Funny we are talking about murder ballads today when there is a whole lot of ” shakin’ going on in Cherokee county!” Did you see any strange lights before the earthquakes, during or after?
    I suppose if there were any murderers hiding out in the mountains they would be pleading for mercy if they felt the ground a’movin’!
    Humm, that might make a good murder ballad…Let’s see now, how about the first line begging…
    “I was running free, when something’ caught up with me.
    I am surrounded and moving along, it’s carrying me where I am not supposed to be.
    Please Sheriff come get me now, my legs won’t stand.
    And the picture in my mind of that dead gal is a’sdrivin’ me mad!
    Chorus; I tremble and shake and even a quake can’t hide the signs from me!
    Repeat chorus three times…. (after all he is cracking up as well as the ground!) ha
    Oh well, guess I’ll leave murder ballads to the song writers, but I was just sayin’!
    Thanks Tipper,
    Hold on tight over there in Cherokee county! ha

  • Reply
    anita griffith
    October 30, 2016 at 3:55 pm

    I guess I have heard most of the murder ballads,but the only one I ever played was, down in the willow garden.

  • Reply
    October 30, 2016 at 2:49 pm

    I love that song too, by Paul and Pap and the Gang, by Jim and Jesse, or by the Louvin Brothers. I didn’t know the song was made back in the 1600’s, maybe that’s why for some reason it has lasted thru the years…Ken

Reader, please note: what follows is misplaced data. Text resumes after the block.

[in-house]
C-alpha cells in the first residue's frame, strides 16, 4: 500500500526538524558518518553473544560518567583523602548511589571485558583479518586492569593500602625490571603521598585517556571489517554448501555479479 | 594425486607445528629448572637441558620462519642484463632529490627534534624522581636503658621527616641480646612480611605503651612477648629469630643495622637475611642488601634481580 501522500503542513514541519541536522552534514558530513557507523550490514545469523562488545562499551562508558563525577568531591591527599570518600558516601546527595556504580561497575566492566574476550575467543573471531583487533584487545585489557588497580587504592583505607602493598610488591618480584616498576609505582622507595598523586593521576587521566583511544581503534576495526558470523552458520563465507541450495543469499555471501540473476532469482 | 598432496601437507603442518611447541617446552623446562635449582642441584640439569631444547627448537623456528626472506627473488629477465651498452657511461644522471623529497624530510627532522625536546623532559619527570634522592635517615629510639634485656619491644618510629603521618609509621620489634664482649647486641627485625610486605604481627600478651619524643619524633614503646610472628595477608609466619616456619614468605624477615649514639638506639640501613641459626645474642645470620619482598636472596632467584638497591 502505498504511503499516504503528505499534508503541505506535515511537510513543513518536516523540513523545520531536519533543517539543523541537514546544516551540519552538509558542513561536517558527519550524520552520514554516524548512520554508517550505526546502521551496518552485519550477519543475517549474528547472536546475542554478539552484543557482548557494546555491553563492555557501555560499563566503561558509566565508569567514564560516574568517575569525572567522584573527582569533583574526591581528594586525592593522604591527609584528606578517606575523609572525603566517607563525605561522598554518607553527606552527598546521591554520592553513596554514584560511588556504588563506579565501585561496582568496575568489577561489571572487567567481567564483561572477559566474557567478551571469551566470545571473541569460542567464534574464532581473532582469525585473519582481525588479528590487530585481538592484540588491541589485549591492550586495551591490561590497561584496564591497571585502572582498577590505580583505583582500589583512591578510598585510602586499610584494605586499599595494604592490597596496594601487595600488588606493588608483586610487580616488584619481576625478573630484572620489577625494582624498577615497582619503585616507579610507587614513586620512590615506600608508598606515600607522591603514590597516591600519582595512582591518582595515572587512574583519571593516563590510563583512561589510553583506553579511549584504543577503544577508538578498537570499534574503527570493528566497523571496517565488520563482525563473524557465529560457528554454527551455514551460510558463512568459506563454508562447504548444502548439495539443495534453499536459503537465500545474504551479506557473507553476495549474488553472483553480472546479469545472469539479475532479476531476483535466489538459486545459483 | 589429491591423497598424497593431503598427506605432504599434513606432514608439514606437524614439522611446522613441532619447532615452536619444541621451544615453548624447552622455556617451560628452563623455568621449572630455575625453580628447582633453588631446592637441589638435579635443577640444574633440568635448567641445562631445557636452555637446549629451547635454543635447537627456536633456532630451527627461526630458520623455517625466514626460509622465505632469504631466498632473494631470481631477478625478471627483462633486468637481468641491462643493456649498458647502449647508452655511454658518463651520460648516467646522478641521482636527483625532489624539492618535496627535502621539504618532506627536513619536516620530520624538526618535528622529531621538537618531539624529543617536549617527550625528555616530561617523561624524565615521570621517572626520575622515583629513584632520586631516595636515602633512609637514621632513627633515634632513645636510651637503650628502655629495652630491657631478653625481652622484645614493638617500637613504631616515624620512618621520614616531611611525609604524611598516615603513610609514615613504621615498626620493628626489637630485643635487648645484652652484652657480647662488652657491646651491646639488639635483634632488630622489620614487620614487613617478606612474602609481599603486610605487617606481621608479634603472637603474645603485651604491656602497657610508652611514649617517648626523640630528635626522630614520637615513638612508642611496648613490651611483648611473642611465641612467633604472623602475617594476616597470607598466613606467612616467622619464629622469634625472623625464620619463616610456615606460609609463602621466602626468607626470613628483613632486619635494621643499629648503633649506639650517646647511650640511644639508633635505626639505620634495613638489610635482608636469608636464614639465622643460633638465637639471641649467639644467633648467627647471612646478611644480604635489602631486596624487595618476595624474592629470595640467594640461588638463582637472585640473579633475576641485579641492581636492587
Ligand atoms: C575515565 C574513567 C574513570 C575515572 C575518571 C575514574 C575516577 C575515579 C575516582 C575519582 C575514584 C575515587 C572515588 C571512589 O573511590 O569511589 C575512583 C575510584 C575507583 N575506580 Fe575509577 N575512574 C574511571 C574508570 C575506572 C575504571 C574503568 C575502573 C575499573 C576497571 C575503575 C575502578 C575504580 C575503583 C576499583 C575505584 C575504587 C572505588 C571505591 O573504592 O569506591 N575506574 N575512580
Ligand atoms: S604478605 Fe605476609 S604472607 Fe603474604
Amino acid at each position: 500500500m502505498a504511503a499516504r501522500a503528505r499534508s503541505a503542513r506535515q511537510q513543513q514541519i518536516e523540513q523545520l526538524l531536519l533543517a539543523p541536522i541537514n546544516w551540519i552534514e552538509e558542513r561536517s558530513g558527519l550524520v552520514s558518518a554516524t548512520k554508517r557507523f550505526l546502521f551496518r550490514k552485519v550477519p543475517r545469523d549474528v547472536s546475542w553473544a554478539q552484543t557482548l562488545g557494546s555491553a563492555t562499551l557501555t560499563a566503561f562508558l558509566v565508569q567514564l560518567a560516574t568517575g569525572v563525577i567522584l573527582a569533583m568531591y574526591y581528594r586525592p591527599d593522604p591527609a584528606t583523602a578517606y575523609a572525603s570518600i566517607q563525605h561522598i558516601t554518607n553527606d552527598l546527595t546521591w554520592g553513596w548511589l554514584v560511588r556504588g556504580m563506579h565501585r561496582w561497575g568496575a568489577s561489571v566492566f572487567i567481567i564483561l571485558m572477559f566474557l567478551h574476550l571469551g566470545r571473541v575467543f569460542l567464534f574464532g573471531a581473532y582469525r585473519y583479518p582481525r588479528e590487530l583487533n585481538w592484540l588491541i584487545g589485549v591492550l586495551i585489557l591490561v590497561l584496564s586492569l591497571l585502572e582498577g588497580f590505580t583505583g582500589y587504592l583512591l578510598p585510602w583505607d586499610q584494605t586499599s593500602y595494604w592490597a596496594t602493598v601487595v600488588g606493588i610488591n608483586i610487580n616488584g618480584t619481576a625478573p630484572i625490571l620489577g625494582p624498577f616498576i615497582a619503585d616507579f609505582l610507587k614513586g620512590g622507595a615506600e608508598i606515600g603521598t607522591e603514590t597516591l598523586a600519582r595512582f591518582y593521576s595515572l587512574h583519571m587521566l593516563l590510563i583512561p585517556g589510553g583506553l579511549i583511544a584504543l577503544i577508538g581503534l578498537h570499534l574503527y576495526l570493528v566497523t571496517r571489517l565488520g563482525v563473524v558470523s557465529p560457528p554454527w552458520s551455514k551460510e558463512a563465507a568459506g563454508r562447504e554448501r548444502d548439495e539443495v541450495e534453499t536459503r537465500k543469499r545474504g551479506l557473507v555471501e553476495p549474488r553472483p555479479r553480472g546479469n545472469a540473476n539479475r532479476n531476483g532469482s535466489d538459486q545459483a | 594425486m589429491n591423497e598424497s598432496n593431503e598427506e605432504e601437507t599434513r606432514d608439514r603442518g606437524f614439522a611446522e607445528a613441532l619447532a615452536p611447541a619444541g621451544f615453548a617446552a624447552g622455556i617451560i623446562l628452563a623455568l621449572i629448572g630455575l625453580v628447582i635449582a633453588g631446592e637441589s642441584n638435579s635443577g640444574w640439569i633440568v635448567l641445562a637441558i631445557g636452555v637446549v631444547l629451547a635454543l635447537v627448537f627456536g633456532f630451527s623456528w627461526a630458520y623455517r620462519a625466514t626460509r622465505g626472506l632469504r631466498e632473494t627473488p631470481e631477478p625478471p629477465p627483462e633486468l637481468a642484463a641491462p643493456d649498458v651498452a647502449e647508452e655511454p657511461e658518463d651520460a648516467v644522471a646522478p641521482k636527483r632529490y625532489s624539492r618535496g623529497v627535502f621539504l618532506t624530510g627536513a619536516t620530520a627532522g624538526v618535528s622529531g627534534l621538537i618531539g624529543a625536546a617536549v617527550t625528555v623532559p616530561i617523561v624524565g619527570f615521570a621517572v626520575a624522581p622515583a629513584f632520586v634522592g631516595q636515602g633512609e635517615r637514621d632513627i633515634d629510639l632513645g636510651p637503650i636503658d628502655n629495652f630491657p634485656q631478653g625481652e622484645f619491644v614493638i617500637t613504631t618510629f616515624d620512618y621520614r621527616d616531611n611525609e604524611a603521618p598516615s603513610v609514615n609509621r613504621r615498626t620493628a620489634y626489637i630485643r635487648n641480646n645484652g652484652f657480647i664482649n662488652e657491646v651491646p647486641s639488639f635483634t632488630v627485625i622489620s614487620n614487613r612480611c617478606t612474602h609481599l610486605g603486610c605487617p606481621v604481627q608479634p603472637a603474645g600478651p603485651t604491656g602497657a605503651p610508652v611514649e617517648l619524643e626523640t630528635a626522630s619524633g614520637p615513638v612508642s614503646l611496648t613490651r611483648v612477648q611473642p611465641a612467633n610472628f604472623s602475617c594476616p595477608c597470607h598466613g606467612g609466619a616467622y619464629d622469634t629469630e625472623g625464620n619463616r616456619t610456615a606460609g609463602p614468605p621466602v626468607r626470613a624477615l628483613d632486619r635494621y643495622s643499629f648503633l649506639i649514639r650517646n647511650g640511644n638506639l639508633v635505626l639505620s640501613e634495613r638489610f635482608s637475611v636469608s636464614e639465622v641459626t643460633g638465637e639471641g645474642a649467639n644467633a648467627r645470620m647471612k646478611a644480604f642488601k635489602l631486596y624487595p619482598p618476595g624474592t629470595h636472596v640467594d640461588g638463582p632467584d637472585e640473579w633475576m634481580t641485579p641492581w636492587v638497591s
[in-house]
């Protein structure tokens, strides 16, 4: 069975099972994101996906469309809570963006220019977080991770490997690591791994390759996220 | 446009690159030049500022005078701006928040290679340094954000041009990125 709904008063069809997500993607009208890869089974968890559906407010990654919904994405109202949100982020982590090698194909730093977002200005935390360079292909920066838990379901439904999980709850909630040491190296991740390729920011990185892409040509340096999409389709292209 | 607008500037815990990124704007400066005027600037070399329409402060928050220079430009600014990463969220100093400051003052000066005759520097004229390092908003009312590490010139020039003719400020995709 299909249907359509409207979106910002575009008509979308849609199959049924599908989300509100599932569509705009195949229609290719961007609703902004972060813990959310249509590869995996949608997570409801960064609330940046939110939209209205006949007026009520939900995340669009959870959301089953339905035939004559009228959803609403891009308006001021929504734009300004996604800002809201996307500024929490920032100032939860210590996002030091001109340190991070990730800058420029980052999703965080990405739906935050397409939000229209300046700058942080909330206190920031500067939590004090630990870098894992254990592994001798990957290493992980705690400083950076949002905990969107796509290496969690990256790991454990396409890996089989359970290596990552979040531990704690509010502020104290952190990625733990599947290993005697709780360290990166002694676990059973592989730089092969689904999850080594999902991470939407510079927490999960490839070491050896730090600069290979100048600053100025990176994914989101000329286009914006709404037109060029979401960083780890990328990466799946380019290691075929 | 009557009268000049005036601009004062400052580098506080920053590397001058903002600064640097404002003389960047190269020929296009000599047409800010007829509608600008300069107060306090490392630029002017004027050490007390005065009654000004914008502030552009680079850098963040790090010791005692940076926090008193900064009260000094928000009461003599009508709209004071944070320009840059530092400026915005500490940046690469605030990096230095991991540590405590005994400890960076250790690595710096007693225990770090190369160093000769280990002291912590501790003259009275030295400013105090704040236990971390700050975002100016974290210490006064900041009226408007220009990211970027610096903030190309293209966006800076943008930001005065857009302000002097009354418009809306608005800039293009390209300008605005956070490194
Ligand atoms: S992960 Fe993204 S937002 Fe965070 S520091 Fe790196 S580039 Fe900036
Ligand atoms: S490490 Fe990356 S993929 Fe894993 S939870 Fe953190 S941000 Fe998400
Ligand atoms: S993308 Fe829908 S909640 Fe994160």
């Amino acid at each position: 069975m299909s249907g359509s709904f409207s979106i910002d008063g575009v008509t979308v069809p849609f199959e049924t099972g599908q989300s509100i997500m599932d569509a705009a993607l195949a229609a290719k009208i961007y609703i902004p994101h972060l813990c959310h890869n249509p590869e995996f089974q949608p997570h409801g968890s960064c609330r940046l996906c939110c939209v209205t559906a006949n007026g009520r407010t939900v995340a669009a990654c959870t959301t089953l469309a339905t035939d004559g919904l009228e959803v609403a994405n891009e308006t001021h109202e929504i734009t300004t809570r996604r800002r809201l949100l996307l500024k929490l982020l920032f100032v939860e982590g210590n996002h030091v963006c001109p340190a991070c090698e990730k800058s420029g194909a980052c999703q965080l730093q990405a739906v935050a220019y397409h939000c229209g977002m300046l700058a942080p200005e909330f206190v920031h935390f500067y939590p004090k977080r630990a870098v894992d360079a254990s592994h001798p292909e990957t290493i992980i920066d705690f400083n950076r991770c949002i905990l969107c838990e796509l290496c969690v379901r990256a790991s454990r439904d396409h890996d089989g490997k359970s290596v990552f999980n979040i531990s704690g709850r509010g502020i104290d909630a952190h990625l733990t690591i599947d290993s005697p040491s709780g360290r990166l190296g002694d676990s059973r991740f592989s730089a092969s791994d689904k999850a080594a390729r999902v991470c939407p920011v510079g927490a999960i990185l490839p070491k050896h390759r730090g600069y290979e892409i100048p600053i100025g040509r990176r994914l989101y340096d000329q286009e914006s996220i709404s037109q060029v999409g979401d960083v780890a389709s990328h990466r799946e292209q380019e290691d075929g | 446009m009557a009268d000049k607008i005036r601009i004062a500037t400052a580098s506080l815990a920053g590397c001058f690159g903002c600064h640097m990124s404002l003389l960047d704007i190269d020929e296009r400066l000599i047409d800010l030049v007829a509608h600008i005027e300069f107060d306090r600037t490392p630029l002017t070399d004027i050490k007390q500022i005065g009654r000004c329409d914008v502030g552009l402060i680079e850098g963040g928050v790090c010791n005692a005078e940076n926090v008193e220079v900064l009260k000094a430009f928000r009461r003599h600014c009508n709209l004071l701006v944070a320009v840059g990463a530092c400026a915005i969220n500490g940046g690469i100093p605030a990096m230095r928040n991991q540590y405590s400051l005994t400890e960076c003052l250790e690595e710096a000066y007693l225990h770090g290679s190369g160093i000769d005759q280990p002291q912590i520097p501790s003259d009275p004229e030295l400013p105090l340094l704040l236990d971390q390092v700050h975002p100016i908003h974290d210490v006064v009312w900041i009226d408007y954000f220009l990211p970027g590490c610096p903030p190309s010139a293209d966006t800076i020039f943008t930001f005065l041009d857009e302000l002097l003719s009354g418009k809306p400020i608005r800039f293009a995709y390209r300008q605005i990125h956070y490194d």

• Reply
    Ed Ammons
    October 30, 2016 at 1:32 pm

    I am one of the several. That song is one of the very first memories of my childhood. I remember my mother holding me in her lap and singing me to sleep to Knoxville Girl. I was born in 1950 so I would have been about six when the Louvin Brothers came out with their version of the song. I don’t think I was still being rocked to sleep at six years old. The Blue Sky Boys recorded the song in 1937 so I’m guessing she learned it from them.

  • Reply
    October 30, 2016 at 12:50 pm

    We used to sing this song in our home Tipper. Sad song, but when you think back to criminals and their penalties many were hung. There was always quite a large turnout of people to view the hangings, which in my opinion, would be quite morbid too. It would seem some people have a fascination with death or dying. Perhaps they just wanted to know the prisoner was actually put to death.
    I do like the tune of this song Knoxville Girl, as well as Mary of the Wild Moor. Great video of Paps and Paul singing it.

  • Reply
    Wanda Devers
    October 30, 2016 at 12:44 pm

    Mama used to sing it, too. Also one about the devil marrying a human woman & the little devils begging him to take her back before she murdered them all. They do seem like odd choices but we loved them.

  • Reply
    Sue Crane
    October 30, 2016 at 10:58 am

    Pap & Paul have a new fan – her name is Jessie and she has big, brown eyes. Oh, yes, she is 5 1/2 months old. She was a bit fussy and as I was reading today’s post and the music started she got very quiet. I turned the phone so she could see and she was enrapt – not a peep.

  • Reply
    Miss Cindy
    October 30, 2016 at 8:35 am

    I have to tell you, Tip, that I have never liked the murder songs, The violence in then always distresses me so I just avoid them. Having said that, Knoxville Girl has such a nice flow between the words and the music and it is not possible not to admire it.
    You, Paul, and the girls did a very nice job singing at the benefit last night. I hope they raised a lot of money. It seems that more and more these days I see Pap when I watch Paul sing and play the guitar. Especially there in the Community Center!